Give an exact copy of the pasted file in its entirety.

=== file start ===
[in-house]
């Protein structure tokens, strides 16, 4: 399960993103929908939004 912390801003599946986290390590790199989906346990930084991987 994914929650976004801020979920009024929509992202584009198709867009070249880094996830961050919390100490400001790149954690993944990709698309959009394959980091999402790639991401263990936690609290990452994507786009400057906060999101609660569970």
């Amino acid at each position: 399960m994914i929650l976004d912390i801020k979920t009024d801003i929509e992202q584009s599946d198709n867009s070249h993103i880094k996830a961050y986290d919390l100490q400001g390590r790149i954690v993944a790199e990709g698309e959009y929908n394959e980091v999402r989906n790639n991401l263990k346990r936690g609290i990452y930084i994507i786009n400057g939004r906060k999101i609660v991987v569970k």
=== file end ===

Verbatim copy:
[in-house]
């Protein structure tokens, strides 16, 4: 399960993103929908939004 912390801003599946986290390590790199989906346990930084991987 994914929650976004801020979920009024929509992202584009198709867009070249880094996830961050919390100490400001790149954690993944990709698309959009394959980091999402790639991401263990936690609290990452994507786009400057906060999101609660569970």
């Amino acid at each position: 399960m994914i929650l976004d912390i801020k979920t009024d801003i929509e992202q584009s599946d198709n867009s070249h993103i880094k996830a961050y986290d919390l100490q400001g390590r790149i954690v993944a790199e990709g698309e959009y929908n394959e980091v999402r989906n790639n991401l263990k346990r936690g609290i990452y930084i994507i786009n400057g939004r906060k999101i609660v991987v569970k």